Written By Ingrid Keizer for Facial Surgery Group, Oral & Maxillofacial Surgeons in Kansas City
Tooth loss can occur due to disease, accident, decay or neglect. A tooth or teeth can even be congenitally missing. The pursuit of the perfect denture, bridge or partial has had a long and arduous journey through thousands of years, continents and procedures.
Fortunately, tooth replacement options have evolved through time. Its path however, tells stories of ingenuity, politics, shame, humor and even some intrigue:
700 BC, Ancient Italy: The Etruscans fashioned dentures from human or animal teeth and gold. Given that the knowledge of oral anatomy and the tools available, the early prosthetic was pretty impressive. However, only the wealthiest Etruscans were privileged enough to afford this luxury. When the Romans overtook the Etruscans in the 5th century, they “borrowed” the Etruscan innovation. It was however, the Etruscans that laid the path for the future of prosthetic dentistry.
16th Century, Japan The Japanese used the Boxwood Shrub, known for its silky, smooth texture, to create a denture that was amazingly well-fitting. Using beeswax to take dental impressions and artisans to carve the “false teeth”, the finished product was in fact, considered some of the best in the world for its time. These wooden dentures were used in Japan until the late 19th century.
17th Century, France – The initial use of porcelain in prosthetics is attributed to French Chemist, Alexis Duchâteau. He himself, a frustrated denture wearer, commissioned an area China Maker to create a better denture. He however, became frustrated with the process and began working with Parisian dentist, Nicholas Dubois de Chémant, who reached a higher success rate.
Alexis Duchâteau filed suit against de Chémant demanding shared credit for the invention. After years of battling for sole recognition, de Chémant won. The porcelain used in the dentures sold by de Chémant was provided by none other than Wedgewood, the acclaimed makers of fine china and luxury accessories.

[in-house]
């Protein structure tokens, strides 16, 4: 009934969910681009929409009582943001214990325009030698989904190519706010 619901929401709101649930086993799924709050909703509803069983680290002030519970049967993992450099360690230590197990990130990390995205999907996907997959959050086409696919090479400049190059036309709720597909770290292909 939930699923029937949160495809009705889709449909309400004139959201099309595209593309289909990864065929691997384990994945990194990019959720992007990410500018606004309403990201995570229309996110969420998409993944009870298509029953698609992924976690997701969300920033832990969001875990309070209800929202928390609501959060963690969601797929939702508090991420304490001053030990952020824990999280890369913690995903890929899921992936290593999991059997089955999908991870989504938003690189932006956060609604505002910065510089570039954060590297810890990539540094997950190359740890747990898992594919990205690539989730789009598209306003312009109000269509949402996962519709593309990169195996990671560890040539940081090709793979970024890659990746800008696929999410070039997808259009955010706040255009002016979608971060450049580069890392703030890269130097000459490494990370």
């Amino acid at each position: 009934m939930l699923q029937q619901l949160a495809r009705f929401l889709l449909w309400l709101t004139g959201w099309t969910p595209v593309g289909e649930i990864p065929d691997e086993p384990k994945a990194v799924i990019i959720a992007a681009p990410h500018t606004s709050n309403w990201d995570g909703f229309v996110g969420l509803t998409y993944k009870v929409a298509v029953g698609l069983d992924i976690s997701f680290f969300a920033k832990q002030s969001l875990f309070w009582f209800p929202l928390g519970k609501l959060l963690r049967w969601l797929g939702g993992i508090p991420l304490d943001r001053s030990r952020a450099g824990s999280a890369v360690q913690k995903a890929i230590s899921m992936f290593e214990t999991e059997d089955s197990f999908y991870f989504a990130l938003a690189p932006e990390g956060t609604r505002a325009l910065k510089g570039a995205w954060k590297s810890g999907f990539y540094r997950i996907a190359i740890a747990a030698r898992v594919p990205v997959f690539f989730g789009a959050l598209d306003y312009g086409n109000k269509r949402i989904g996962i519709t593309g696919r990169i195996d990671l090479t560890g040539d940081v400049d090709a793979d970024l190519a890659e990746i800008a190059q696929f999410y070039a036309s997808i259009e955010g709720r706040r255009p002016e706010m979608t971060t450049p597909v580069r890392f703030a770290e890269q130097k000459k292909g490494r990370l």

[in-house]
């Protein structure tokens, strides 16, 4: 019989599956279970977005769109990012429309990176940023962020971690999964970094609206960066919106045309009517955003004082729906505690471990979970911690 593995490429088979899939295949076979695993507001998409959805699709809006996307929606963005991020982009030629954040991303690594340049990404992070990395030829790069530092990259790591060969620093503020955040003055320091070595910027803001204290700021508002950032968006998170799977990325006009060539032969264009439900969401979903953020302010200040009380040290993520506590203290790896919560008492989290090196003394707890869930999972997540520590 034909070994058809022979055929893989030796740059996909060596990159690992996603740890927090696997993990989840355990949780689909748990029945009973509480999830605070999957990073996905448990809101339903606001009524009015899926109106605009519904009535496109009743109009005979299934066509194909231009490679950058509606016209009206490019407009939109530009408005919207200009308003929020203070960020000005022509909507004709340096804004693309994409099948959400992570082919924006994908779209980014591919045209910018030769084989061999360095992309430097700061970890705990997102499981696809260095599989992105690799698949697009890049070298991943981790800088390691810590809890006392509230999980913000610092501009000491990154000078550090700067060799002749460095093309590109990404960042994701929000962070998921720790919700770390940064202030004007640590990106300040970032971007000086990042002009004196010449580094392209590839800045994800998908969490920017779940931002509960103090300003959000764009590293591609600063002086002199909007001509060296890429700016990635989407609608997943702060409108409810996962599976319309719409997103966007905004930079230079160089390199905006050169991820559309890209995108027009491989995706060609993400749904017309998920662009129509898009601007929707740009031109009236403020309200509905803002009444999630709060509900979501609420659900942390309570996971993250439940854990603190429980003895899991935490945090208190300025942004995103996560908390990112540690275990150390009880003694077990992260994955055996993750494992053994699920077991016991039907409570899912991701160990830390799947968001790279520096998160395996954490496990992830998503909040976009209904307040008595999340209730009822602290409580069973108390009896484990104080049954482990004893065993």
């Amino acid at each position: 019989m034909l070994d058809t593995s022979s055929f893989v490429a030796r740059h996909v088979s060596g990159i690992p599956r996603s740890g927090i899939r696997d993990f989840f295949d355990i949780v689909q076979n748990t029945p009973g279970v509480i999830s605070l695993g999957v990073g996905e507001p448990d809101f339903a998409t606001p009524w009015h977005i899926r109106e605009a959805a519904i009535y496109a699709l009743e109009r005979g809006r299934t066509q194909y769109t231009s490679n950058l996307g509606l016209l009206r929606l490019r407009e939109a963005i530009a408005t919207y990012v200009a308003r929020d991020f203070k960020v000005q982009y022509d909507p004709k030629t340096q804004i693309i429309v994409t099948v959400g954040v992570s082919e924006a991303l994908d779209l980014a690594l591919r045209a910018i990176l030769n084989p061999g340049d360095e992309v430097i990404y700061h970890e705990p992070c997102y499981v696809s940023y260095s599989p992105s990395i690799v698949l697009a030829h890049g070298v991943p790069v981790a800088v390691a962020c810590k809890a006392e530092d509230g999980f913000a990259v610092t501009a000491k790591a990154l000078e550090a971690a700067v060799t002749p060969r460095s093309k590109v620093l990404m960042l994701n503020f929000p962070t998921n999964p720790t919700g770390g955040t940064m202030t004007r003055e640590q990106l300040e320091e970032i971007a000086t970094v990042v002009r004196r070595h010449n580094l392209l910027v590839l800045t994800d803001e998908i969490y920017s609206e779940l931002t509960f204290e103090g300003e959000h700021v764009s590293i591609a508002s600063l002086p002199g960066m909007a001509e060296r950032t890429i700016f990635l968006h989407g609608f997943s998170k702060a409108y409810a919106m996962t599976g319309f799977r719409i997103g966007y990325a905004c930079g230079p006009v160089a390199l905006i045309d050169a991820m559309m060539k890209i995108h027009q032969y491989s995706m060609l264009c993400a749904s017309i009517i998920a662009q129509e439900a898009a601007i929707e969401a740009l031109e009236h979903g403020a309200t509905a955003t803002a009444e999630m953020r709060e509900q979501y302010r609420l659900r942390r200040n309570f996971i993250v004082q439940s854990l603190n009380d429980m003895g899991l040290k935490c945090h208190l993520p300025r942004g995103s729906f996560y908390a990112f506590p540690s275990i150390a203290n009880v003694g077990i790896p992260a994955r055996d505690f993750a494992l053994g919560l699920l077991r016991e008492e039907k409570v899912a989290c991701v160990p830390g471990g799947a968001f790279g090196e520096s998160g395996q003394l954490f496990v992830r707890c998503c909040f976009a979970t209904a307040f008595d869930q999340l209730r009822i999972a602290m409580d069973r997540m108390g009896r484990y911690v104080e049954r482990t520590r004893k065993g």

18th Century, America – George Washington lived with dental discomfort nearly his entire life. Washington’s personal diaries journal his bouts with dental inflammation, pain and numerous extractions. He however, never had wooden teeth in his dentures.
One of Washington’s most notable dentists was Dr. Jean – Pierre Le Mayeur a former dentist to British officers. The British frequently hurled jokes and insults about Washington’s teeth which had become a source of great embarrassment. It is common belief that a letter written by Washington to Dr. Le Mayeur was intercepted by the British. The misleading information in the letter led to the British defeat in Yorktown in 1781. Dr. Le Mayeur became Washington’s close friend and a frequent guest at Mt. Vernon.
By the time Washington became president, he had only one tooth. That tooth was pulled by Dr. John Greenwood, who had it mounted and hung from his pocket watch chain. The common belief that Washington’s teeth were made of wood likely stems from the Port wine staining that made his prosthetic teeth look wooden. Records show that Washington frequently complained that the dentures that were created for him were too bulky, causing his teeth to protrude, thus the rather tight-lipped perception. It is said that the springs used to hold the maxillary and mandibular dentures in place caused significant pain, which exacerbated when he spoke.
Financial ledgers show that human teeth were purchased by Washington to fabricate dentures. Though the ledgers note payment for those human teeth, horrifically, it is also believed that “donor” teeth were taken from Washington’s slaves.
Historians have noted the changes that occurred in Washington’s face as time progressed. Early paintings illustrate a vital, pink faced Washington with a strong jaw. The portraits at the end of Washington’s presidency reveal a much – aged looking Washington. His chin is recessed, his skin gray, cheeks hollow and lips held tight. The latter offer the tell-tale indicators of becoming toothless.